Work Less, Play More

Berkeley Initiative would require full pay for 35 hours of work

An initiative measure on the Berkeley ballot this November, if passed, would require Berkeley employers to reduce the work week to 35 hours, with no reduction in pay, and pay double time for all hours worked over 35 hours.

Although the 35-for-40  law must be passed on a state or national level in order to be truly effective, and although the measure does not appear to cut the work week for the many salaried workers in Berkeley, folks should pass  35-for-40

Although government reports show that US unemployment is low right now, the government statistics don t count the long-term unemployed.  And, the US numbers count under-employed and part time workers as employed, distorting the picture.     Decreasing the work week will mean more full time, good jobs at better wages.  A 35 hour week also gives workers more hours to enjoy life or participate in their families.  In a era when almost every parent works, the 35 hour week is  pro-family.

The Berkeley ballot measure would apply to all Berkeley businesses licensed by the city or having contracts with the city.  In addition to requiring double time for hours worked in excess of 35, the bill would make compulsory hours over 35 illegal.  The proposed law is similar to a bill introduced in Congress in 1980 by Rep. John Conyers of Detroit.  That bill would have created an estimated 7 million extra jobs nationally, but it was never voted on.  Currently, American workers are working a longer work week than workers in almost any other industrial country.  Although the 35-for-40 law would only apply in Berkeley, and it is admittedly difficult to make labor standards advances in one small city in a competitive capitalist context, Berkeley voters need to vote their self- interest and pass 35-for-40.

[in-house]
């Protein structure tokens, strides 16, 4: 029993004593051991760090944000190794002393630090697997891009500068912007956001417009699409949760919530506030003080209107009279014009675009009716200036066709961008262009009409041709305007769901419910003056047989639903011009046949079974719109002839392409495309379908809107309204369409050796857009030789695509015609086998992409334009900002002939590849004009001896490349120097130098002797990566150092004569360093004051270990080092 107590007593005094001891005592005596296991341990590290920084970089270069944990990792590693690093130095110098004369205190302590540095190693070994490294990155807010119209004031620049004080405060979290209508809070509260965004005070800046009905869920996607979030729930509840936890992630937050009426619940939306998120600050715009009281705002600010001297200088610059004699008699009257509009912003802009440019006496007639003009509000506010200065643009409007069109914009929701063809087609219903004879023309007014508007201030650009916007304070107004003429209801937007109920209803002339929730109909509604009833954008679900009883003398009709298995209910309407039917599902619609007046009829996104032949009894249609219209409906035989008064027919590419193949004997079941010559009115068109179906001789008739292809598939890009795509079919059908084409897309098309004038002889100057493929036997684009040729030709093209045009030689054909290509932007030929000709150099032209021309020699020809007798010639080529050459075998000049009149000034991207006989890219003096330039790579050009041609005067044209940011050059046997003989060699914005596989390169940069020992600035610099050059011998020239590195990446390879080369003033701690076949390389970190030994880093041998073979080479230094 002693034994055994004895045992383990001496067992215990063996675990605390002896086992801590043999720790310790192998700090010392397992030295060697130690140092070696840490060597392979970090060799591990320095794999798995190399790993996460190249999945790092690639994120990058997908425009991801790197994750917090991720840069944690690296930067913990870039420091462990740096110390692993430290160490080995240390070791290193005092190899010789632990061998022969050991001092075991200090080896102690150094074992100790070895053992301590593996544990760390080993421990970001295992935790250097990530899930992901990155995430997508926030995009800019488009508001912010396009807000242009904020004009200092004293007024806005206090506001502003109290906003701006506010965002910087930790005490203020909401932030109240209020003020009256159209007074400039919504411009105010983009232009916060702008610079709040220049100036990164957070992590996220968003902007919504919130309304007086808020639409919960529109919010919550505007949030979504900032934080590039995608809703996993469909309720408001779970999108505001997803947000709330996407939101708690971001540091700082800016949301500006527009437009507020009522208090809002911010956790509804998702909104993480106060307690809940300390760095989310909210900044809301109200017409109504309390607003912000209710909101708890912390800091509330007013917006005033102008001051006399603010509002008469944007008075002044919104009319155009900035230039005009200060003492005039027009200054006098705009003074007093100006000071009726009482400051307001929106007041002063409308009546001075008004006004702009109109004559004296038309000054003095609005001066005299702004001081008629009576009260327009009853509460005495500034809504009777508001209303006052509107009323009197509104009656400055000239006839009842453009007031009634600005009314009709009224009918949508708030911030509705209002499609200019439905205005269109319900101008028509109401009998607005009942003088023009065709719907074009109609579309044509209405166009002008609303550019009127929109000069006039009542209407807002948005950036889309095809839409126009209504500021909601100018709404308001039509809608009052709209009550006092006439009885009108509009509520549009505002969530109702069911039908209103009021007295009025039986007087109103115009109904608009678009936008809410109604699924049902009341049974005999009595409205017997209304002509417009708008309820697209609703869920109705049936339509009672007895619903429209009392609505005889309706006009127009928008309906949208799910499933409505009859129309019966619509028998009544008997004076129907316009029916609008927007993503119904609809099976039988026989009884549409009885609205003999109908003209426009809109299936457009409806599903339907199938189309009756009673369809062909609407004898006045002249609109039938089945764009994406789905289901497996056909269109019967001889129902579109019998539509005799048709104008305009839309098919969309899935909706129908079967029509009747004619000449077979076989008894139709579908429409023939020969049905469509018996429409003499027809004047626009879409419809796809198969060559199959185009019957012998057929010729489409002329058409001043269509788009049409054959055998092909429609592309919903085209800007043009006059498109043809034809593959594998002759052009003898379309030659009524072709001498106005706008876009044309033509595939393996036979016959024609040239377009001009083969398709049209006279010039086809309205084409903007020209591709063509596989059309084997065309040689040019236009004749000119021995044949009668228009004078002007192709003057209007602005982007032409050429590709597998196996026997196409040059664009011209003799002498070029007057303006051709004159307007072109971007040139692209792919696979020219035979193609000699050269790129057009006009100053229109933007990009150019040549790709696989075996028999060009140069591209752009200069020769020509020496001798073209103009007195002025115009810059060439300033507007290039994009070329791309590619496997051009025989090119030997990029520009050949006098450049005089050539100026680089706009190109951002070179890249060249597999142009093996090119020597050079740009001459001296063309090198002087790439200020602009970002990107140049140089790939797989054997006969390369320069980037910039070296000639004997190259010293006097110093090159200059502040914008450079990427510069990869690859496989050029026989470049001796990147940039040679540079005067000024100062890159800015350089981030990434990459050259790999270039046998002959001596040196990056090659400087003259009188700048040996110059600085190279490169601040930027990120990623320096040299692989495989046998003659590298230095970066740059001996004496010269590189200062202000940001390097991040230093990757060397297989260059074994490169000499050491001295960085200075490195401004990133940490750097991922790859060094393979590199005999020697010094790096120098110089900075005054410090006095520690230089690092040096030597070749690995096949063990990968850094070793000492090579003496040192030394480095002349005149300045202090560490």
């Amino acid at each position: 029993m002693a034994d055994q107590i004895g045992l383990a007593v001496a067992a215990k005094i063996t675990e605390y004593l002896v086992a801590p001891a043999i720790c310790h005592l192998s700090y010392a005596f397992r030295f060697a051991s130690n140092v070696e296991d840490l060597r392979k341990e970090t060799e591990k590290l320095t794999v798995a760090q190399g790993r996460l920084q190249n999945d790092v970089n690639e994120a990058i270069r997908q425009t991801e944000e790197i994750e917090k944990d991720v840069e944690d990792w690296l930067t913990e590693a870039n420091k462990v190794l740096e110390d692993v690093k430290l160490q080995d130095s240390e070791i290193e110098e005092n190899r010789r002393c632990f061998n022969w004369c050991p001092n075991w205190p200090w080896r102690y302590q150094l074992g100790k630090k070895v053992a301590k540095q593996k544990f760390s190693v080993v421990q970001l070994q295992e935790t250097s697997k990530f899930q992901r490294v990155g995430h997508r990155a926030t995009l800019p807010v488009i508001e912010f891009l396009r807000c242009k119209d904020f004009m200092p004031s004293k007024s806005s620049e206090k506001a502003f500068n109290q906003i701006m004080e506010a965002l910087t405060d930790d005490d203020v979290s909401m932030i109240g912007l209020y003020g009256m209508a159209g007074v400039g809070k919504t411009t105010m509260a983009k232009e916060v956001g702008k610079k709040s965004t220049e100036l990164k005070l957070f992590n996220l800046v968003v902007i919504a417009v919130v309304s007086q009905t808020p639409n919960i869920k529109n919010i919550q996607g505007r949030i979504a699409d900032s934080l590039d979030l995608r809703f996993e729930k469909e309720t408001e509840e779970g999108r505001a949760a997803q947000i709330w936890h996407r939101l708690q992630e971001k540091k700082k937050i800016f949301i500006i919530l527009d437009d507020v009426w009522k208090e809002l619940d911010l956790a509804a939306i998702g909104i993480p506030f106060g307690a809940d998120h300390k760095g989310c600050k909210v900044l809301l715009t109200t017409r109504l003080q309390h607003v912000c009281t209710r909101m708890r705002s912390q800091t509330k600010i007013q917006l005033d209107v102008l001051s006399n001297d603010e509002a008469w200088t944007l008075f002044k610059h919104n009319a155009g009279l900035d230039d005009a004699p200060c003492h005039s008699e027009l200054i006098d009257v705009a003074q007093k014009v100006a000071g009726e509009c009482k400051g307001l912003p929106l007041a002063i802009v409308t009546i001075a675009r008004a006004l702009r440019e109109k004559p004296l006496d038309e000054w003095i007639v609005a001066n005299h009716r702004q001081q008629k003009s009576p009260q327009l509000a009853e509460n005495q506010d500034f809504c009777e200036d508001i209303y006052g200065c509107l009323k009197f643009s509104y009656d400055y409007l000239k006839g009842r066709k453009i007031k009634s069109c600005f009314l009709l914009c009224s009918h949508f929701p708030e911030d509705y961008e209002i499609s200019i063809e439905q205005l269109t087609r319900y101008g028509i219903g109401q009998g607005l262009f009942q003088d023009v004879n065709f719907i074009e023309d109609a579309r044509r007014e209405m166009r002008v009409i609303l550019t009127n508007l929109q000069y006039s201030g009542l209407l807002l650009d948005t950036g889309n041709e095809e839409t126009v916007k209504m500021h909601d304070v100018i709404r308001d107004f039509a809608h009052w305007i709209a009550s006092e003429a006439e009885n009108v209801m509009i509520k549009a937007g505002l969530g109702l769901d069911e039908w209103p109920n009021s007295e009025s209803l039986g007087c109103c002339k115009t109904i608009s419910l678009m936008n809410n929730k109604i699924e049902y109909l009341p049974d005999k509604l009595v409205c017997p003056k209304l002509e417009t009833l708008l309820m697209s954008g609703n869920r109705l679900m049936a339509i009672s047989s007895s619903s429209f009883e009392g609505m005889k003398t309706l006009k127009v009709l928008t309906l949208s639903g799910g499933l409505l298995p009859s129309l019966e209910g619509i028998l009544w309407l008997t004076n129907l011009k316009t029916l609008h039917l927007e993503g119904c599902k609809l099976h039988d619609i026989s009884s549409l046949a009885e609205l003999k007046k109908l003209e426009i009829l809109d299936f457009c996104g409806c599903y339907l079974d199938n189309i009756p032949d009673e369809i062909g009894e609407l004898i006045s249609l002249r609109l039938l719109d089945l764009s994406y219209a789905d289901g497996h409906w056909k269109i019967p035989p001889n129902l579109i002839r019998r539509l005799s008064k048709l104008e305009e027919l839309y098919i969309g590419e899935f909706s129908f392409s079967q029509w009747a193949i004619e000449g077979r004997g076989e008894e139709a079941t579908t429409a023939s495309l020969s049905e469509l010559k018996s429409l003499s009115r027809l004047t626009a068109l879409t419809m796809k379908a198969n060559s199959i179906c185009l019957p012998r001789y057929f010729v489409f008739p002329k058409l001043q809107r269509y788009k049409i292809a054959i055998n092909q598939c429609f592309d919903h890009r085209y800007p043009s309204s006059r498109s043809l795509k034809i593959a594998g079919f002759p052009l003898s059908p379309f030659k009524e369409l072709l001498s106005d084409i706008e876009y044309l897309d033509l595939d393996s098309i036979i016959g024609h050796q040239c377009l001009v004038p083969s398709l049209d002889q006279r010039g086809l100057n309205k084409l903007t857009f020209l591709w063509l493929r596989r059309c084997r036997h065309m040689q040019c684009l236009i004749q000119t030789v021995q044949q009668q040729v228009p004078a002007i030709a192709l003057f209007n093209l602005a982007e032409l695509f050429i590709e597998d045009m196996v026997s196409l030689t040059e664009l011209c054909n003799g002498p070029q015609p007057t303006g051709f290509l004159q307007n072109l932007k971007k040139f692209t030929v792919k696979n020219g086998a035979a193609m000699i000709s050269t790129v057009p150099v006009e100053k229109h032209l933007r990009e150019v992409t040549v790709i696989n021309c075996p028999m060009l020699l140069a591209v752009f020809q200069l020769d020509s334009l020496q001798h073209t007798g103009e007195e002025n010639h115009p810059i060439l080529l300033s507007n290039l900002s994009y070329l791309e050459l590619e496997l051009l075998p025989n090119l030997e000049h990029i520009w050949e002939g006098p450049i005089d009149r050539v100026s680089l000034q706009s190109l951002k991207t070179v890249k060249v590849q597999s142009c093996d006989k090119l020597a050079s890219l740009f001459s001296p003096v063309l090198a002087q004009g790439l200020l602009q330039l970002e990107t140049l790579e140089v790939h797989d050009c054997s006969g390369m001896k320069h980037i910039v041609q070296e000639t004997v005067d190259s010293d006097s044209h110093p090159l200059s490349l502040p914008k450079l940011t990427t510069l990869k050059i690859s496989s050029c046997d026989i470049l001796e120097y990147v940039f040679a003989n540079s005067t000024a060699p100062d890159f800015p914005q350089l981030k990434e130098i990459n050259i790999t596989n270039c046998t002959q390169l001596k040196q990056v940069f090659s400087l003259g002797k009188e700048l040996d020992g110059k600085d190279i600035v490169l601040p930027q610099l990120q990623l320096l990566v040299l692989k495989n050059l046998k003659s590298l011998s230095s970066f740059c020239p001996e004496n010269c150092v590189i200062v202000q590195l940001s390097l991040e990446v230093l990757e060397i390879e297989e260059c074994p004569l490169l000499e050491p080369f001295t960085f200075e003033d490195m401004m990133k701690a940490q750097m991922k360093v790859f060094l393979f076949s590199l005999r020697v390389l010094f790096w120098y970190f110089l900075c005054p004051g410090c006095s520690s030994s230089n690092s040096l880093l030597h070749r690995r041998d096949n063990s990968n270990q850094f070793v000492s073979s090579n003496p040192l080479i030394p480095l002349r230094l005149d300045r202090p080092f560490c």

Voting against giving yourself an extra hour everyday shows a lack of self-respect and is, in a word, pathetic.  Passage of such a law in Berkeley would put cutting the work week back on the political map in the US for the first time since the 1930s.    A majority of Berkeley s voters work for someone else, either getting a salary or a wage.  Salaried workers should vote with those who earn wages, as a majority of Californians recently voted on the minimum wage increase ballot measure which recently passed.  Although not everyone earns the minimum wage, and not everyone would benefit from 35-for-40, it advances the interests of everyone who works for an employer.  That the media has already dismissed the measure s likelihood of passing, and that even the progressive politicians in Berkeley have not endorsed 35-for-40, only shows how far American political discussion has been dominated by the boss s interests.    Having a 35 hour week in Berkeley may cause some bosses to move certain jobs to Oakland or elsewhere, which is why the 35-for-40 ballot measure in Berkeley is only a first step.  If it can be passed in Berkeley, the next step is passing a similar law at the state and national level.  Ultimately, getting a fair share requires more than just voting – mass organizing, union drives, and worker solidarity on an international level are required to achieve any adjustment in the distribution of wealth between workers and bosses.  Reducing the work week gives workers more of the wealth they produce, and bosses will never voluntarily accept it.

The Share the Work Committee, which wrote the ballot measure and collected over 3000 signatures to get it on the ballot, is planning a grassroots campaign to pass 35-for-40.  Volunteers and donations are need.

Contact the Committee at 841-7460 or write to PO Box 5832, Berkeley, CA 94705.